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Femoral Hernia
A Femoral hernia is located at the top of the thigh or groin.  Specifically it is a hernia protruding through the femoral canal, just beneath the inguinal ligament. They account for 3% of all hernias. 
The femoral canal is a naturally occurring weakness and is a small and confined space.  As a consequence these hernias are at greater risk of strangulation and obstruction and should be repaired. (See complications of hernias)
Femoral herniae are seen more commonly in women than in men, and are only rarely seen in children. 

Symptoms and Signs
Femoral Hernias typically present with a bulge in the groin, most noticeable on standing and straining.  the lump often disappears on lying down.   Pain and tenderness is usually a sign of the hernia becoming irreducible.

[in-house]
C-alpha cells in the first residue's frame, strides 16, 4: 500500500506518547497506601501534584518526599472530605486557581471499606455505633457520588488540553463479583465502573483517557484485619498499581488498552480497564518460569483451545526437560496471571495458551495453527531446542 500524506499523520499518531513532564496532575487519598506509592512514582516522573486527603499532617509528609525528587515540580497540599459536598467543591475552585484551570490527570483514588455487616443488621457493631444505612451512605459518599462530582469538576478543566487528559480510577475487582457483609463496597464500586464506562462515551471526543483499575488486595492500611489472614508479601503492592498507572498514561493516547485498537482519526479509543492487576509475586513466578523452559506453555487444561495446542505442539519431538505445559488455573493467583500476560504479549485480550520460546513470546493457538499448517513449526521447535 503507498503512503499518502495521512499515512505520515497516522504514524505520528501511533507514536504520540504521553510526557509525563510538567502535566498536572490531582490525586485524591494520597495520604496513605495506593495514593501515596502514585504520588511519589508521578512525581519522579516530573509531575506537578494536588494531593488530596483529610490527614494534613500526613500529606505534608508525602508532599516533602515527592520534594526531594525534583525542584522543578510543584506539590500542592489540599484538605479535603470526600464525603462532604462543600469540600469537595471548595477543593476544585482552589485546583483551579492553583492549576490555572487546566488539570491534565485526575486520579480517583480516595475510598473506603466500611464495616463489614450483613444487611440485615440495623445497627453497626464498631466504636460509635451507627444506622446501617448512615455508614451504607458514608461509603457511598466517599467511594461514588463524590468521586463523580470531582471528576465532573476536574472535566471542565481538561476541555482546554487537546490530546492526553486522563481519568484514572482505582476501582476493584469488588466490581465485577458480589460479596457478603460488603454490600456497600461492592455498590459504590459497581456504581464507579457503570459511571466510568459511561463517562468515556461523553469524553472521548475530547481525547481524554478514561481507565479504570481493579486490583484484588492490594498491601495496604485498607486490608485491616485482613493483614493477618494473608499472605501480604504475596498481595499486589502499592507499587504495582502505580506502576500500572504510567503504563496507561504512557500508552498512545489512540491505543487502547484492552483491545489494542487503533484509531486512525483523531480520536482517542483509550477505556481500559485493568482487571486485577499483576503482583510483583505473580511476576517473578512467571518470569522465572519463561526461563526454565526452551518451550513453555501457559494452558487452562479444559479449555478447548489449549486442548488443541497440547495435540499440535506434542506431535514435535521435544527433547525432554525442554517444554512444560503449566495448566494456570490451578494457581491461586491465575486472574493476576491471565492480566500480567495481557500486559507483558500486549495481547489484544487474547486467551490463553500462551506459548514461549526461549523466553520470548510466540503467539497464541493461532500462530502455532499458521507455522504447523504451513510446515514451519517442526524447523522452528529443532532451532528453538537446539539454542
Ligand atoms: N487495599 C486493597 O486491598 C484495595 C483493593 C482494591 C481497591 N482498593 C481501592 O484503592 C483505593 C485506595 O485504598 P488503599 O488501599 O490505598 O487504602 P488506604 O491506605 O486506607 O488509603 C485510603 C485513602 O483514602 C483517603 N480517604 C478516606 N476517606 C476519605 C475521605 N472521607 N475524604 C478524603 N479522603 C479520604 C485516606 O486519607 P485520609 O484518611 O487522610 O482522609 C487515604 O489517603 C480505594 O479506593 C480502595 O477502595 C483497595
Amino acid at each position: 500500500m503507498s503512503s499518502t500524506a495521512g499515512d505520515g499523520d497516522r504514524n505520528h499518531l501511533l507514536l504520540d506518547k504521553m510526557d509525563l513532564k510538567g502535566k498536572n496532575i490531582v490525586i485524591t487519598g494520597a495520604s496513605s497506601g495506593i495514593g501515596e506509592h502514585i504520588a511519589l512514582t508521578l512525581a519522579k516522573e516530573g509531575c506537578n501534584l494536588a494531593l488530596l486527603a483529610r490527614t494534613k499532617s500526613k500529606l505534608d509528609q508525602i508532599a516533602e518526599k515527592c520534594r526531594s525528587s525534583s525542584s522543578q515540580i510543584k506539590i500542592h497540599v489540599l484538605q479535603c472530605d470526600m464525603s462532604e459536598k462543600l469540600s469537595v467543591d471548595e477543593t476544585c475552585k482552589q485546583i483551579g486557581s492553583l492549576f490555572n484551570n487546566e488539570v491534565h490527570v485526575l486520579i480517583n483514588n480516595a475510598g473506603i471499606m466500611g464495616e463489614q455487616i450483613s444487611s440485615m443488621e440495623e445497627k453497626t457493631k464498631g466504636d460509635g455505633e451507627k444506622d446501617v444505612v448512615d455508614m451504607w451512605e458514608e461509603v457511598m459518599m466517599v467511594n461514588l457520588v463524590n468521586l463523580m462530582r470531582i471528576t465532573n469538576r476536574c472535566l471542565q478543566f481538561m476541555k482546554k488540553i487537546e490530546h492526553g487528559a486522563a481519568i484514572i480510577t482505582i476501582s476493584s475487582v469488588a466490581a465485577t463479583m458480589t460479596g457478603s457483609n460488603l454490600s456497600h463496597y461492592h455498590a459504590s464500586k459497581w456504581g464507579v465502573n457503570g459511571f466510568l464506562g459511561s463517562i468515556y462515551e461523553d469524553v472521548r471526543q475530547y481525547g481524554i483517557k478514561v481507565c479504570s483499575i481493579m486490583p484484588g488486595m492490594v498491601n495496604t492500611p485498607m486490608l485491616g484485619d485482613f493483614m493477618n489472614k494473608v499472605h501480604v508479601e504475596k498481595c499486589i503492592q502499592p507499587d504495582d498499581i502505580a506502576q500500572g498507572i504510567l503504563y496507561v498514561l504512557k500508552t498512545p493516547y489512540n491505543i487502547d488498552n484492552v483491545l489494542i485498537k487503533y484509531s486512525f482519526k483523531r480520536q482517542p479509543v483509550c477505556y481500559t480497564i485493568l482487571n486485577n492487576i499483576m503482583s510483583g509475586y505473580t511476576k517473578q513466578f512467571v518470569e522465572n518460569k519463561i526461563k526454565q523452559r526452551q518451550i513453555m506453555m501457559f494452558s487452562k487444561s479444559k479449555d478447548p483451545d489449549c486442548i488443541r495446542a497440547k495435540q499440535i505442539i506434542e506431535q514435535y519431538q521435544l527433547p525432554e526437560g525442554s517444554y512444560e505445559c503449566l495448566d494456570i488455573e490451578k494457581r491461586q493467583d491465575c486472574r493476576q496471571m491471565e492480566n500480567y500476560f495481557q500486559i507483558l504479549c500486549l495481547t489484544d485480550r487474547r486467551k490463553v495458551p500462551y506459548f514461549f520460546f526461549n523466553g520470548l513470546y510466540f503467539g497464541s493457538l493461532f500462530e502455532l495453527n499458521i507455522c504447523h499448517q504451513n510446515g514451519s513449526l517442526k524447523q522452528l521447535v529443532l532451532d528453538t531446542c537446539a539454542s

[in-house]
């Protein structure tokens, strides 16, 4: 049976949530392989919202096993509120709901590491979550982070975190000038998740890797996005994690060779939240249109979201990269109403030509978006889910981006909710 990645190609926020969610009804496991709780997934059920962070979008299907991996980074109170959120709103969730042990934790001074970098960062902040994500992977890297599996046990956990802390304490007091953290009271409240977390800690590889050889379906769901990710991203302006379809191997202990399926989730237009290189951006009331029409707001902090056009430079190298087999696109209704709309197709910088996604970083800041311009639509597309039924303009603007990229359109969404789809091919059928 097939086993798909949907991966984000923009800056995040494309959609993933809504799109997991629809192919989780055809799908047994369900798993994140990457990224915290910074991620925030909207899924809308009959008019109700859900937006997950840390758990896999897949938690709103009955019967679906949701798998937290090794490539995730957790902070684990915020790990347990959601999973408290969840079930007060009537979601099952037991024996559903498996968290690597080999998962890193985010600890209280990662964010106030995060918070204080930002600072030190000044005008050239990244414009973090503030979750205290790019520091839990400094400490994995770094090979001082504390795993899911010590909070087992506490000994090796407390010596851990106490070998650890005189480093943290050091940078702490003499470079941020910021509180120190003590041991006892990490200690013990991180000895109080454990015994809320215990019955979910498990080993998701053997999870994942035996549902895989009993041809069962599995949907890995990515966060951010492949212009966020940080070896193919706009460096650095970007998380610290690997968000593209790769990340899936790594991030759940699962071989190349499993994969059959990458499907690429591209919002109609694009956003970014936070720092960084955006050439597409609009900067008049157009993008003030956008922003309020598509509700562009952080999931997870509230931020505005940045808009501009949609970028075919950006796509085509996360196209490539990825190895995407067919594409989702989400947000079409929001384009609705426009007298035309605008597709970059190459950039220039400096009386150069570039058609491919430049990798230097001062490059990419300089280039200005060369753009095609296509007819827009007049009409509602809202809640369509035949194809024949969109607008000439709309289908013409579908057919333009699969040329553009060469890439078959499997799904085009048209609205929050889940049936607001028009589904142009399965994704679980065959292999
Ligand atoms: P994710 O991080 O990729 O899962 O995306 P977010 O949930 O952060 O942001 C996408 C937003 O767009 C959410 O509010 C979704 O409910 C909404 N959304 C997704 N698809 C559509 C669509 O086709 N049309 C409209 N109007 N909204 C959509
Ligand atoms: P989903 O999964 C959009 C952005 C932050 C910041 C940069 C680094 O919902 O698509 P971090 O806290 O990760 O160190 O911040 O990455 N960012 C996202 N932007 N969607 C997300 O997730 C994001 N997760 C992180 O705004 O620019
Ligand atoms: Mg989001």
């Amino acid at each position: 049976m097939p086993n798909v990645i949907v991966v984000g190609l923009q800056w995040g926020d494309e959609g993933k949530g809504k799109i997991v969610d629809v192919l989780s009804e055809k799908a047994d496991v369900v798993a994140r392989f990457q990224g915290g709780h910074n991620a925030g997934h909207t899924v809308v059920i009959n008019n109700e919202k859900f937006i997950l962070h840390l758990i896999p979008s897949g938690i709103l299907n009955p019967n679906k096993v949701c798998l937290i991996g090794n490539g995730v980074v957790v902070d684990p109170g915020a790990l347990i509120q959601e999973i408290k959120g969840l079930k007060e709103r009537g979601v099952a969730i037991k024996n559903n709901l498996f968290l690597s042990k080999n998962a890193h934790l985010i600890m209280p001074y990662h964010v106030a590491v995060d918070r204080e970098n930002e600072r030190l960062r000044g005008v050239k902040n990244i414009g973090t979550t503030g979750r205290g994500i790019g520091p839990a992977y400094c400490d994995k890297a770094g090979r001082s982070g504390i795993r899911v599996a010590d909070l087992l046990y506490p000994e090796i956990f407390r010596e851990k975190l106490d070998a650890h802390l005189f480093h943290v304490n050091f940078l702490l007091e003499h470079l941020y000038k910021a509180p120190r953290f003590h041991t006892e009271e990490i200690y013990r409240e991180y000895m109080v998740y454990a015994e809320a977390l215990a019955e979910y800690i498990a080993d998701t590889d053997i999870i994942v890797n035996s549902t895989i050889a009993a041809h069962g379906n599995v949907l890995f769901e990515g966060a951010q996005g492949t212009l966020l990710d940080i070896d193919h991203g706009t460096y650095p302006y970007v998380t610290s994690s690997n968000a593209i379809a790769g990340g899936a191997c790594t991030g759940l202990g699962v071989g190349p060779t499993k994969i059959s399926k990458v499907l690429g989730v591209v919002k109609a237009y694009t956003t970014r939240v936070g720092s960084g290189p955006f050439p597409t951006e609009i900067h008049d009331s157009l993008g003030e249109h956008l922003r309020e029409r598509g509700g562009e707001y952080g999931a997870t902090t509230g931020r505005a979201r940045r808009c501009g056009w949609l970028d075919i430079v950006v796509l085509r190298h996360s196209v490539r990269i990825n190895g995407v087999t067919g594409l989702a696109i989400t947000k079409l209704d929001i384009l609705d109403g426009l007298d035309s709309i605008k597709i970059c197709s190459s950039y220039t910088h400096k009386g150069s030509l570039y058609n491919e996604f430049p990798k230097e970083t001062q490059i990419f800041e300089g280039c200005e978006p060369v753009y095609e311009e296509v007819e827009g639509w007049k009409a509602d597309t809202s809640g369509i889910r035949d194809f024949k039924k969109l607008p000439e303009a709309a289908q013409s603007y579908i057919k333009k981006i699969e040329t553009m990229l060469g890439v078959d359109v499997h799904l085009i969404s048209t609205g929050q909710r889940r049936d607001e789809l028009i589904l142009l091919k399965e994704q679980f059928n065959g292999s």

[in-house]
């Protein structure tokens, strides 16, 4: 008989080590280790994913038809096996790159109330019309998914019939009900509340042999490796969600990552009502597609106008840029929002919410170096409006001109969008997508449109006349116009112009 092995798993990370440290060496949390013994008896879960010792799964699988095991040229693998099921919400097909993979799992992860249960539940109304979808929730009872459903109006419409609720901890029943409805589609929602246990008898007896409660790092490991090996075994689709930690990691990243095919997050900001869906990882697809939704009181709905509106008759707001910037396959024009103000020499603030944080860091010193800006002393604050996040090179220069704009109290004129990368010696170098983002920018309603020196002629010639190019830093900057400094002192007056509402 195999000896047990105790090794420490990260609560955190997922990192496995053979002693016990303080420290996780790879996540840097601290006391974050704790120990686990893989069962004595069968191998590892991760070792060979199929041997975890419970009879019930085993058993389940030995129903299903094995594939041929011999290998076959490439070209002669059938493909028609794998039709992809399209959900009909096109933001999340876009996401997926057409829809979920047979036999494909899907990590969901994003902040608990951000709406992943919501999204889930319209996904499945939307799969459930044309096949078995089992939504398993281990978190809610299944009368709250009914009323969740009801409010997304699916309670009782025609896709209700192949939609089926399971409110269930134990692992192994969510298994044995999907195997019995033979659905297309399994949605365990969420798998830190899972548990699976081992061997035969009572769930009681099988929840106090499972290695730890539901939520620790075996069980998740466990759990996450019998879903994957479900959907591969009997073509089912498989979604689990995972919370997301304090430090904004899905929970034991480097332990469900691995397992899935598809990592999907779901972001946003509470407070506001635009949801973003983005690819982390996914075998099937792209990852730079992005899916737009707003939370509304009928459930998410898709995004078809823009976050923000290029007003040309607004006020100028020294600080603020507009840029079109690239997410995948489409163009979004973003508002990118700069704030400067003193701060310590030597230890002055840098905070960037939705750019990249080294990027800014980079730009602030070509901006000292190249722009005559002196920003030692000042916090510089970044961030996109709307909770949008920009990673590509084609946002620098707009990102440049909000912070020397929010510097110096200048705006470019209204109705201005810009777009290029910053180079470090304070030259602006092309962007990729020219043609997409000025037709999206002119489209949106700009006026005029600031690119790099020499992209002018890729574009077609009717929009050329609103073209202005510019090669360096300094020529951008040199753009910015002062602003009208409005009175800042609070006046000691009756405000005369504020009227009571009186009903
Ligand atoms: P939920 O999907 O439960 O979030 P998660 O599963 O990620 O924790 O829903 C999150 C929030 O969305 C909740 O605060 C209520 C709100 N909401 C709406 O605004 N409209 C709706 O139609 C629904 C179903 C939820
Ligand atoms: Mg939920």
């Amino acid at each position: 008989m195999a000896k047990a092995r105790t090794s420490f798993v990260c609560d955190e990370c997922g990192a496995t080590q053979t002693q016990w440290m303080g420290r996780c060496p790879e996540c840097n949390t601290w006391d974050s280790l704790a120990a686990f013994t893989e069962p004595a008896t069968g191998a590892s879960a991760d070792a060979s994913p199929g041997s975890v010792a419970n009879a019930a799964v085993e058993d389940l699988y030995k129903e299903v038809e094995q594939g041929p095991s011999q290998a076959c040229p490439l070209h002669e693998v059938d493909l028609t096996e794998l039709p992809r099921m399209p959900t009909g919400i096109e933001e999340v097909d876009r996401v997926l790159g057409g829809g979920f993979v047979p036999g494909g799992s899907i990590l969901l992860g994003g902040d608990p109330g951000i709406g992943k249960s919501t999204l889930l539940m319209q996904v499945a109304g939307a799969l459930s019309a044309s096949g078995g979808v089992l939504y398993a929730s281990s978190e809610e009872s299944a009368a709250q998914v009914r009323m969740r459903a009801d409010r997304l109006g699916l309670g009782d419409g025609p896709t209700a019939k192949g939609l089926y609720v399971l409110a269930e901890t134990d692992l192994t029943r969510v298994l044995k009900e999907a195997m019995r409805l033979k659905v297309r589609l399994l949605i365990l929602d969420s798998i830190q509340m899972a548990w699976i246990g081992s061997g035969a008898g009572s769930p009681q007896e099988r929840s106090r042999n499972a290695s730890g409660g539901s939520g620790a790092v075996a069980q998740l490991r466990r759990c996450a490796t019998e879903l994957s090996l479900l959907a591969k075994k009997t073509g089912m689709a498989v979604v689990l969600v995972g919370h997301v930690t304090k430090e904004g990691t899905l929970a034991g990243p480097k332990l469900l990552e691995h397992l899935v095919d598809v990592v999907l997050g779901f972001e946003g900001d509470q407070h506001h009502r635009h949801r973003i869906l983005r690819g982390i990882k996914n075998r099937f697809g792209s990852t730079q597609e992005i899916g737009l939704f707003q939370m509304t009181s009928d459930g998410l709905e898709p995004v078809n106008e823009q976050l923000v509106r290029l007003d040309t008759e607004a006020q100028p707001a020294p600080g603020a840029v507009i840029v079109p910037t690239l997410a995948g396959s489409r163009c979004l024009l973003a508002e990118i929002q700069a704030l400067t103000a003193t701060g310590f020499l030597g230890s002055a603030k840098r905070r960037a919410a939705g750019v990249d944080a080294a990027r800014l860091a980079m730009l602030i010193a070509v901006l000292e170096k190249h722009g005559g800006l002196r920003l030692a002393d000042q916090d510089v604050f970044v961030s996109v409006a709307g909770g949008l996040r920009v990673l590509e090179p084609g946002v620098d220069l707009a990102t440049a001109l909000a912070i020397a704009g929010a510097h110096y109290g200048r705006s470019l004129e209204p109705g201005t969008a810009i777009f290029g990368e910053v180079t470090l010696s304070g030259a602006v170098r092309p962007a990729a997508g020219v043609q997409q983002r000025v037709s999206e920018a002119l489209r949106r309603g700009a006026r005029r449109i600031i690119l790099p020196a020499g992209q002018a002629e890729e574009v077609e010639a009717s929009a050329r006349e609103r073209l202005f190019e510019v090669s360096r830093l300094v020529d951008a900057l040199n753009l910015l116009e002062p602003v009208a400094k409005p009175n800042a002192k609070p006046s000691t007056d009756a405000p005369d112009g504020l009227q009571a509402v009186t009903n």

It is diagnosed clinically by the recognition of a lump which may or may not have a cough impulse in the classical position of the femoral canal, (below and lateral to the pubic tubercle).

Ultrasound, CT and MRI may help with the diagnosis but are not usually necessary.

Alternative diagnoses
Inguinal hernia, femoral lymph node, sapheno varix, femoral artery aneurysm.
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